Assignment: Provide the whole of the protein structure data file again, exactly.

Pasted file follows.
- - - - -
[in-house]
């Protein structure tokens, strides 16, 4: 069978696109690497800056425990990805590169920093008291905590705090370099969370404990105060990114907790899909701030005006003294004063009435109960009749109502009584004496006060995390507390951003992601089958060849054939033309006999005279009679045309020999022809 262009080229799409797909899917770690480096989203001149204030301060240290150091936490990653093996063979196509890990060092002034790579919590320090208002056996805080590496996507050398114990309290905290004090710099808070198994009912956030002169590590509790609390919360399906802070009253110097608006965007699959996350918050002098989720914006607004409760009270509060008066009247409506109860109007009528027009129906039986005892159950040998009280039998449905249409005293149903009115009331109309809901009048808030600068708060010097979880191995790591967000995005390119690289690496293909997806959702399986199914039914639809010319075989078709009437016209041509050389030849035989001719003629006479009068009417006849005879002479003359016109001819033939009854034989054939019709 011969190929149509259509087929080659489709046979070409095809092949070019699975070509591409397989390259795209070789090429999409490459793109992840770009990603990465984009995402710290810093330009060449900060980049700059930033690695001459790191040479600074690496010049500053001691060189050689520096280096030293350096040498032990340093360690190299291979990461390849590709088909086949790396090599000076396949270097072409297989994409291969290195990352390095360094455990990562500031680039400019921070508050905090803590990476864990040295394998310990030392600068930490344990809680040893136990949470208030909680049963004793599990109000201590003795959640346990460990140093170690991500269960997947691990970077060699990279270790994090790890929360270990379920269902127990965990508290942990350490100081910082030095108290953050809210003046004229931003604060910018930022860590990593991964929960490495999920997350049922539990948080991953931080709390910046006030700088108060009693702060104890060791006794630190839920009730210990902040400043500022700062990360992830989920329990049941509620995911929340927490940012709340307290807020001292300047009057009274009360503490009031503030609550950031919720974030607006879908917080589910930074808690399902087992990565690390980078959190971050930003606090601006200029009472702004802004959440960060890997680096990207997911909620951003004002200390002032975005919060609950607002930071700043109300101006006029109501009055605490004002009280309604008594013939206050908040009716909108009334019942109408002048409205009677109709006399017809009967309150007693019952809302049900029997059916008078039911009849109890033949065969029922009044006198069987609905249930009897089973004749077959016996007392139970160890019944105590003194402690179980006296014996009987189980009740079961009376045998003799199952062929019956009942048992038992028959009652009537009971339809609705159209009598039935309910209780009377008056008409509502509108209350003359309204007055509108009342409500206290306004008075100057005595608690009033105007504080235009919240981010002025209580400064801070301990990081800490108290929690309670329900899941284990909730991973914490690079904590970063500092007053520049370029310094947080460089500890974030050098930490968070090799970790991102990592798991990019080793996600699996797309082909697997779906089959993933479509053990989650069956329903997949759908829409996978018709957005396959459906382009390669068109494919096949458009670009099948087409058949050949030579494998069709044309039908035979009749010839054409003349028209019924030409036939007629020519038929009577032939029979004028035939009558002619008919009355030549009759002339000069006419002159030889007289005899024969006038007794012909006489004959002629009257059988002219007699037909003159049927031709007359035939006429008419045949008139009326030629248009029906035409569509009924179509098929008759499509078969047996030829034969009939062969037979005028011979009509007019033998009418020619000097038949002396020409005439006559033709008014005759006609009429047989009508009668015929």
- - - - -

[in-house]
């Protein structure tokens, strides 16, 4: 069978696109690497800056425990990805590169920093008291905590705090370099969370404990105060990114907790899909701030005006003294004063009435109960009749109502009584004496006060995390507390951003992601089958060849054939033309006999005279009679045309020999022809 262009080229799409797909899917770690480096989203001149204030301060240290150091936490990653093996063979196509890990060092002034790579919590320090208002056996805080590496996507050398114990309290905290004090710099808070198994009912956030002169590590509790609390919360399906802070009253110097608006965007699959996350918050002098989720914006607004409760009270509060008066009247409506109860109007009528027009129906039986005892159950040998009280039998449905249409005293149903009115009331109309809901009048808030600068708060010097979880191995790591967000995005390119690289690496293909997806959702399986199914039914639809010319075989078709009437016209041509050389030849035989001719003629006479009068009417006849005879002479003359016109001819033939009854034989054939019709 011969190929149509259509087929080659489709046979070409095809092949070019699975070509591409397989390259795209070789090429999409490459793109992840770009990603990465984009995402710290810093330009060449900060980049700059930033690695001459790191040479600074690496010049500053001691060189050689520096280096030293350096040498032990340093360690190299291979990461390849590709088909086949790396090599000076396949270097072409297989994409291969290195990352390095360094455990990562500031680039400019921070508050905090803590990476864990040295394998310990030392600068930490344990809680040893136990949470208030909680049963004793599990109000201590003795959640346990460990140093170690991500269960997947691990970077060699990279270790994090790890929360270990379920269902127990965990508290942990350490100081910082030095108290953050809210003046004229931003604060910018930022860590990593991964929960490495999920997350049922539990948080991953931080709390910046006030700088108060009693702060104890060791006794630190839920009730210990902040400043500022700062990360992830989920329990049941509620995911929340927490940012709340307290807020001292300047009057009274009360503490009031503030609550950031919720974030607006879908917080589910930074808690399902087992990565690390980078959190971050930003606090601006200029009472702004802004959440960060890997680096990207997911909620951003004002200390002032975005919060609950607002930071700043109300101006006029109501009055605490004002009280309604008594013939206050908040009716909108009334019942109408002048409205009677109709006399017809009967309150007693019952809302049900029997059916008078039911009849109890033949065969029922009044006198069987609905249930009897089973004749077959016996007392139970160890019944105590003194402690179980006296014996009987189980009740079961009376045998003799199952062929019956009942048992038992028959009652009537009971339809609705159209009598039935309910209780009377008056008409509502509108209350003359309204007055509108009342409500206290306004008075100057005595608690009033105007504080235009919240981010002025209580400064801070301990990081800490108290929690309670329900899941284990909730991973914490690079904590970063500092007053520049370029310094947080460089500890974030050098930490968070090799970790991102990592798991990019080793996600699996797309082909697997779906089959993933479509053990989650069956329903997949759908829409996978018709957005396959459906382009390669068109494919096949458009670009099948087409058949050949030579494998069709044309039908035979009749010839054409003349028209019924030409036939007629020519038929009577032939029979004028035939009558002619008919009355030549009759002339000069006419002159030889007289005899024969006038007794012909006489004959002629009257059988002219007699037909003159049927031709007359035939006429008419045949008139009326030629248009029906035409569509009924179509098929008759499509078969047996030829034969009939062969037979005028011979009509007019033998009418020619000097038949002396020409005439006559033709008014005759006609009429047989009508009668015929």